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American Handgunner March/April 2010 - Page 24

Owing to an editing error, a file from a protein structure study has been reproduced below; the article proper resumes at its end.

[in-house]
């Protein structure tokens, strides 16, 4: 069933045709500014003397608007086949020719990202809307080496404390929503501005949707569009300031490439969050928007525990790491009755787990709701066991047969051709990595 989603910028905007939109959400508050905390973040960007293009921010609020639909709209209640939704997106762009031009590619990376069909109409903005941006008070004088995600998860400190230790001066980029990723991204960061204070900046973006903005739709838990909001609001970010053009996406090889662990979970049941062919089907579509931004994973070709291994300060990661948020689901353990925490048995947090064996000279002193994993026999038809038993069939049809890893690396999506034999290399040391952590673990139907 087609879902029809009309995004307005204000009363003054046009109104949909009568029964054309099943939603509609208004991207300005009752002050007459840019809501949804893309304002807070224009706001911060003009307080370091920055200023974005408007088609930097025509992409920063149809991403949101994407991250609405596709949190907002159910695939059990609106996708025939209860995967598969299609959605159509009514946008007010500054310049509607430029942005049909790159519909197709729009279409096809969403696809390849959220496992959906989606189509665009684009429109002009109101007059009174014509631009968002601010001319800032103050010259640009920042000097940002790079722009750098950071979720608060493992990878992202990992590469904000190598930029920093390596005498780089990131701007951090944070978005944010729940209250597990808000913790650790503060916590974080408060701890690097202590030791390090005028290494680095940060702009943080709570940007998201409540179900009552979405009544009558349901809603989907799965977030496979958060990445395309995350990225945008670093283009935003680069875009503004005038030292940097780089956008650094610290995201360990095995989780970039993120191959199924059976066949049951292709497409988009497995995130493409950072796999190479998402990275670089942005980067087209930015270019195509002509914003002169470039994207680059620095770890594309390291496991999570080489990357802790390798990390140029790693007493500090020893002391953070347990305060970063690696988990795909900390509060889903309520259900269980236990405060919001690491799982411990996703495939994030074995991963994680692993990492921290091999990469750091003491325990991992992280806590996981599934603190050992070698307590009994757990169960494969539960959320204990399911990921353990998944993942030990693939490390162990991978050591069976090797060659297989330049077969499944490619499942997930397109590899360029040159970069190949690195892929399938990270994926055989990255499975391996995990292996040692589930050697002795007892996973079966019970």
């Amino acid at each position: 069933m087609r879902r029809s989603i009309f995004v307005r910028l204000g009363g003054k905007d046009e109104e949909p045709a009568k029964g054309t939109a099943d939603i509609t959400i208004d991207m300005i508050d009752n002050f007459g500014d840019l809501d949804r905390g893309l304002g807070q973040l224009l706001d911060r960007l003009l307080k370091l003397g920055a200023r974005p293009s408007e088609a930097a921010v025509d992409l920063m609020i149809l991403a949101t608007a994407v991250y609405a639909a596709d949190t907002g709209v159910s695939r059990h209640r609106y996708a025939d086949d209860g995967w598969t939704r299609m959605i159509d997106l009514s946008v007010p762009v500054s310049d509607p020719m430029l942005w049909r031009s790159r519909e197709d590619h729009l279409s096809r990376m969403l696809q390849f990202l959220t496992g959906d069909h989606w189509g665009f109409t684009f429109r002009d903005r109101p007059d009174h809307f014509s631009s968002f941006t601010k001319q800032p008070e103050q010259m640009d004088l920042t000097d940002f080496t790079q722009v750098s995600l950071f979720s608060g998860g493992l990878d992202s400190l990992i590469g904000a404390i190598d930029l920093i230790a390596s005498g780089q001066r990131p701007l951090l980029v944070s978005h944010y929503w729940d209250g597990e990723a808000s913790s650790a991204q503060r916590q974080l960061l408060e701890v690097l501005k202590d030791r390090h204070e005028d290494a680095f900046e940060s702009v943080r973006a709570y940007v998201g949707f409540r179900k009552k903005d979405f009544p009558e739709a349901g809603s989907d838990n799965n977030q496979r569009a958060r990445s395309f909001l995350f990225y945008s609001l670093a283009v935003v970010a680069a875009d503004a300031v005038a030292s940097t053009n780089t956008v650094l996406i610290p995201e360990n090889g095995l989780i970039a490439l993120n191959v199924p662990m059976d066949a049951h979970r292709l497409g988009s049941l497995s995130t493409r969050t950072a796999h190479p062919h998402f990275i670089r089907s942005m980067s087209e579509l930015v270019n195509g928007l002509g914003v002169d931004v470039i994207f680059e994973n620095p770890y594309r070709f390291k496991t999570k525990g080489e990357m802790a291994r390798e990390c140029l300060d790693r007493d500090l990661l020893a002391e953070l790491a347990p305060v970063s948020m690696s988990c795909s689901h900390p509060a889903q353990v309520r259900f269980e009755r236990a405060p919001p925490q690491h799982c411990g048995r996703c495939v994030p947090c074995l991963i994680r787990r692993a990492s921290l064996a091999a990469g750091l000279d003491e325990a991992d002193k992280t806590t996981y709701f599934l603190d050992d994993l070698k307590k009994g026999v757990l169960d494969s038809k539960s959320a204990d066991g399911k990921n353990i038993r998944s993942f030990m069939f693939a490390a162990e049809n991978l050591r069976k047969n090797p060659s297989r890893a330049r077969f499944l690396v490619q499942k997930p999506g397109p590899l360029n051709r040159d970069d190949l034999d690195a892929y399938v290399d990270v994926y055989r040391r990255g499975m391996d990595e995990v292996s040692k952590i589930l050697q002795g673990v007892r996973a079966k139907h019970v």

J.D. Jones HANDGUNHUNTING TIPS, TECHNIQUES AND POLITICALINCORRECTNESS Evolution M Wildcatting W hy “wildcat” or shoot a wildcat cartridge when there are hundreds of factory cartridges to choose from? Performance is one answer. Maybe for more, or less performance — or just for the fun of it. It also wasn’t always that way. The .30-’03 (predecessor of the .30-’06) spawned a great number of cartridges, both wildcat and factory, which are now common. Rounds like the .22-250 wouldn’t be around if it wasn’t for the wildcatters. Even the WSM cartridges evolved from wildcats. Or, you may have an idea and with the proper expenditure of dollars you can find out if it’s worthwhile — or not. Often the final result is far from the original concept. Take for example the .475 JDJ which is simply a full length .45-70 opened up, with the case reformed to handle .475" diameter bullets. For practical purposes velocity with the same weight bullets are almost identical. I wanted to find out if there was any real difference between a 500 grain .458 and 500 grain .475 on animals. At that time the platform was a Contender and both gave a 500-grainer about 1,600 fps. Eventually this case was shortened to become the .475 Linebaugh revolver cartridge. Next it was further shortened to become the .480 Ruger. Many bullets were developed for it and now the 400 grain .475 revolver bullets work exceptionally well at the higher velocities of the .475 JDJ for lighter game in the deer/black bear category. Did it work better than the .45 caliber? After shooting a lot of Asian buffalo with them I thought I saw a tiny bit of edge to the larger diameter bullet, but not enough I could say definitely. I still like it though. Left to right: The .222 Rem., .223, .222 Rem Mag., .20 tactical, .204 Ruger and the .222 Mag JDJ. The JDJ round chases the .22-250 in performance with some loads. any years ago the .375 JDJ came about simply because the .44 Magnum didn’t have the accuracy, trajectory or power to do what I wanted it to do. Simply necking the .444 Marlin to .375 and putting it in a Contender was a simple enough matter. Developing the loads that gave the power without gun damage after thousands of shots was a lengthy process. That project ended up being the world-wide big game handgun hunters caliber of choice for a lot of years, and is still hugely successful. Unfortunately the Contender won’t handle cartridges such as the .308, so necking the .444 to .30 became the .309 JDJ, which comes very close to duplicating .308 ballistics safely in a Contender. Recently, high velocity has again become the rage. The .223 is a fine cartridge in the Contender and with the right twist barrel will easily handle the 75-77 grain bullets very well, but it certainly isn’t a .22-250, and that’s the performance varminters wanted. But unfortunately, the Contender will not take the .22-250. .222 JDJ Magnum ommercially first in the line was the .222 Remington. Next was the .222 Magnum — just a little longer case with a long neck. Wildcatters took bullet diameter up and down. Further modifications resulted in the .223 or 5.56 and one of the greatest success stories ever. Along came the .204 Ruger and its lightweight bullets at super velocities which, lo and behold, was merely the .222 Magnum case necked down a bit and it worked fine in the Contender. Then came the bitching about wind drift and poor penetration. But it still wasn’t a .22-250. I moved the .222 Mag/.204 shoulder forward and changed it to 60 degrees, keeping .22 caliber and found in a Contender it was on the heels ballistically of the .22250 (I’m getting upwards of 3,200 fps with some loads). With a 1" in 9" twist it handled 45 though 77 grain bullets quite well, which no factory .22-250 will do, due to their slow twist rate. Often the wildcat does offer a true value to the shooter. And because of wildcatting, we now have the .222 JDJ Magnum and a good competitor for the .22-250, but shootable in the Contender. C * Go to www.americanhandgunner.com and click on Web Blast to see a comprehensive loading chart for the .222 JDJ Magnum. WWW.AMERICANHANDGUNNER.COM • MARCH/APRIL2010 24

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